Malaysia-based online video streaming service iflix has announced that it has secured a new round of funding ahead of a prospective IPO. The company estimated that the total funding will amount to more than $50 million, although an exact amount has not been disclosed. The funding round was led by Fidelity International, while new investors are MNC, Yoshimoto Kogyo and JTBC, together with founder Catcha Group, and strategic shareholders Hearst, Sky and EMC.
Iflix is currently available in 12 countries in Asia – Malaysia, Indonesia, Philippines, Thailand, Brunei, Sri Lanka, Pakistan, Myanmar, Vietnam, Cambodia, Nepal and Bangladesh.
Iflix will use the latest funding round to grow the business as well as further user acquisition. Through this deal, the streaming service has established relationships with Asian content companies which are Indonesian media company MNC, Japan-based entertainment company Yoshimoto Kogyo and South Korean-based subscription network and broadcasting company JTBC. The underlying reasons for iflix’s success in generating funding are clear. By investing in iflix, these content groups will be able to strengthen their position from gaining insights about the online video industry in emerging markets in Asia, while diversifying their companies’ portfolios.
Iflix refocuses its business on emerging markets in Asia
Iflix carried out aggressive global expansion plans in 2017. The streaming service established joint venture iflix Arabia with telco partner Zain in February 2017 and the service was launched in the Middle East and North Africa region (MENA) in April 2017, followed by iflix Africa launch in June 2017. Despite partnerships with local operators, these ventures have been challenging and iflix failed to attract substantial numbers of subscribers in these regions. IHS Markit estimates that the subscribers in MENA and Africa remained less than 5% of iflix total subscribers during its two years of operations in these regions. The technology and smartphone penetration of emerging markets in Africa and Middle East made the process more difficult.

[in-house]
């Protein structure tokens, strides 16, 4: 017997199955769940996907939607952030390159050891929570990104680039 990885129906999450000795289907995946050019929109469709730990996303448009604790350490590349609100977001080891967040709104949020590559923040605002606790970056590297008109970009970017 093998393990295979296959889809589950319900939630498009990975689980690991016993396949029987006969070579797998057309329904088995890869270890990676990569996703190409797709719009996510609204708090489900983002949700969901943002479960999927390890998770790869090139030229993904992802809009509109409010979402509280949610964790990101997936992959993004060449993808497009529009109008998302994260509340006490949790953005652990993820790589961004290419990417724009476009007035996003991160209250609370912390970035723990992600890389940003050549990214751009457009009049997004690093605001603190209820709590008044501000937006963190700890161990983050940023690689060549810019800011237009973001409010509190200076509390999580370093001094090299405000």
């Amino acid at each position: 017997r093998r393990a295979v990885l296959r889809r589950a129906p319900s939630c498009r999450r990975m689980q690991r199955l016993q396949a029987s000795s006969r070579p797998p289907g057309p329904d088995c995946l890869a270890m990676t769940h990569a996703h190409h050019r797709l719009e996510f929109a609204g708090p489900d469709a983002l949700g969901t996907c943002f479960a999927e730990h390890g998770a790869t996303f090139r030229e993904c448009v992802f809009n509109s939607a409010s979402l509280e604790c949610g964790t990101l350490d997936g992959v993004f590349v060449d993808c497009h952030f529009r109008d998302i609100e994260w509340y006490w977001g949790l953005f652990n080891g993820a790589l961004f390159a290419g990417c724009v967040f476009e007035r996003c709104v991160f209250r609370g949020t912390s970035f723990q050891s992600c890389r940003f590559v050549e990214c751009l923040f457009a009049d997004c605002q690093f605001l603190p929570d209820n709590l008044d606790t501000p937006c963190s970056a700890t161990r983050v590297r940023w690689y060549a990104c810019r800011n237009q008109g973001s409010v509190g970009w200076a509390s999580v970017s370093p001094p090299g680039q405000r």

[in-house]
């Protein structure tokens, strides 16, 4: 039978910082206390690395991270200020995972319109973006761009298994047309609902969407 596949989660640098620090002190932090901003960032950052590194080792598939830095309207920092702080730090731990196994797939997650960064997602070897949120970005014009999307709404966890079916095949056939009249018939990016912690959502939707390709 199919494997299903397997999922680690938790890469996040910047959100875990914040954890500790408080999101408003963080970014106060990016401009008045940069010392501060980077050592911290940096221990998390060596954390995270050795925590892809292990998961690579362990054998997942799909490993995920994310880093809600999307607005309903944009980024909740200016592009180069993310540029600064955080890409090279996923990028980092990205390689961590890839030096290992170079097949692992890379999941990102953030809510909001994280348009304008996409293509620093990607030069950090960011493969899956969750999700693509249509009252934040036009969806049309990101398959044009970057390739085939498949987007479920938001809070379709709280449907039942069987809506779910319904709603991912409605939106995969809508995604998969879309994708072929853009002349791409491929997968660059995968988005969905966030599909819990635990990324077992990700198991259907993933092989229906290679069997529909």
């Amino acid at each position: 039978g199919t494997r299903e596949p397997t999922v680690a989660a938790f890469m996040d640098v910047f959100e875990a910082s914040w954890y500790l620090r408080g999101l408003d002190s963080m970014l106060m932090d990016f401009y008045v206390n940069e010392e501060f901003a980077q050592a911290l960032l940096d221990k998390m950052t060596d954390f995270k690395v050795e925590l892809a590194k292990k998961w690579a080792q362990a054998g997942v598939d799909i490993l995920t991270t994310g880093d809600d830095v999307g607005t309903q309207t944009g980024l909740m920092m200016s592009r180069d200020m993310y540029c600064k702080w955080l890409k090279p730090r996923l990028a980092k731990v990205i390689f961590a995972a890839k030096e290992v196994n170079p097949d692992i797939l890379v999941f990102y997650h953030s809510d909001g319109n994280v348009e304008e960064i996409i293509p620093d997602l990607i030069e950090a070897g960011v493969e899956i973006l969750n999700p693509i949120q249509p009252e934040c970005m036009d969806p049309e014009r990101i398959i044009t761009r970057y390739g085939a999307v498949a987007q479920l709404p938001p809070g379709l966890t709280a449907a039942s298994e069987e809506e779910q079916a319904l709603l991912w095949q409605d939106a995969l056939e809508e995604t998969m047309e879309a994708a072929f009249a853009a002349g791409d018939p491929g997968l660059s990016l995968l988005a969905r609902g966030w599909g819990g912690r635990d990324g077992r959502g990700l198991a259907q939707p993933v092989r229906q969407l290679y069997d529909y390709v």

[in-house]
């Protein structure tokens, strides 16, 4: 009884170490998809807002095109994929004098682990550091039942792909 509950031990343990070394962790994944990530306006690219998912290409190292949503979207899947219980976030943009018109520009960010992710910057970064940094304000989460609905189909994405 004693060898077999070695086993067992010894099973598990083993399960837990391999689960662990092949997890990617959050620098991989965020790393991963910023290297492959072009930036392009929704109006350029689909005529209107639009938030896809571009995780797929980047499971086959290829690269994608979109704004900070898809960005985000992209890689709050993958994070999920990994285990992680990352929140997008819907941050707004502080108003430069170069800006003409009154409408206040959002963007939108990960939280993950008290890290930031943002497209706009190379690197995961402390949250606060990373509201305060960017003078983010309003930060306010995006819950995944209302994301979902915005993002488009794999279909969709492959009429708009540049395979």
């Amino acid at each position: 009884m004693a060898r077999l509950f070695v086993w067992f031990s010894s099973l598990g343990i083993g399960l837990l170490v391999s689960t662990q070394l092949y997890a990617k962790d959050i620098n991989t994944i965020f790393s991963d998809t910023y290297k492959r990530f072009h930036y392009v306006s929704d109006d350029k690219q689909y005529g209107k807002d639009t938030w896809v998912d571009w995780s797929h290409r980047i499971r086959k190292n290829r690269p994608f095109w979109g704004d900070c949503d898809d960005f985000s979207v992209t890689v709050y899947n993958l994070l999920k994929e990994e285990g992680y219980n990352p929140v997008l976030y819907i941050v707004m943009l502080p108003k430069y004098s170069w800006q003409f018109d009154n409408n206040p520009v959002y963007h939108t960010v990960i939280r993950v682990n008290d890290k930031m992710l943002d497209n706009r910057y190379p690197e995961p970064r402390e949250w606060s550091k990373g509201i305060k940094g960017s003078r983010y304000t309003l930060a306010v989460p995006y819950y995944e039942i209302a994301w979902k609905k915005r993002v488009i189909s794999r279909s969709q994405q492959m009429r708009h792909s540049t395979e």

Iflix decided to sell its Africa business, Kwese iflix to local partner Econet Global in December 2018. For its business in Middle East, the company confirmed in July 2019 that it and Zain are working together to complete the wind down of operations in the Middle East to allow iflix to focus on its core markets in Southeast Asia. This removal of business from iflix’s portfolio will help the company to increase iflix valuation before going public.
Iflix has been increasingly focused on offering more Asian content to its catalogue and making iflix more accessible to local audiences. It rolled out daily and weekly ‘sachet’ packages earlier this month, enabling smaller one-time or recurring payments for customers to gain access to the premium iflix service for lengths as short as a single week. Developed in partnership with mobile technology company Fortumo, this new payment plan was introduced to attract more price-conscious users to pay for the service.
Iflix shifts its strategy to focus on advertising supported business
In April 2018, iflix introduced advertising supported video on its service to attract younger audiences with less disposable income and create mass appeal, making advertising a new source of revenue for the company. As a result, iflix managed to double its monthly active users from 9 million in November 2018 to 17 million in May 2019.
Online video players often struggle in the challenging Southeast Asian market, where pirated content is usually widely available and consumers' propensity for paying for content is low. Subscriber churn rate is also high despite high growth in subscription userbase. As user engagement and retention remain the key to success, freemium could be the best solution for OTT players in this emerging market. Apart from localisation and competitive pricing strategies, increasing accessibility is now iflix’s main focus to drive its advertising business.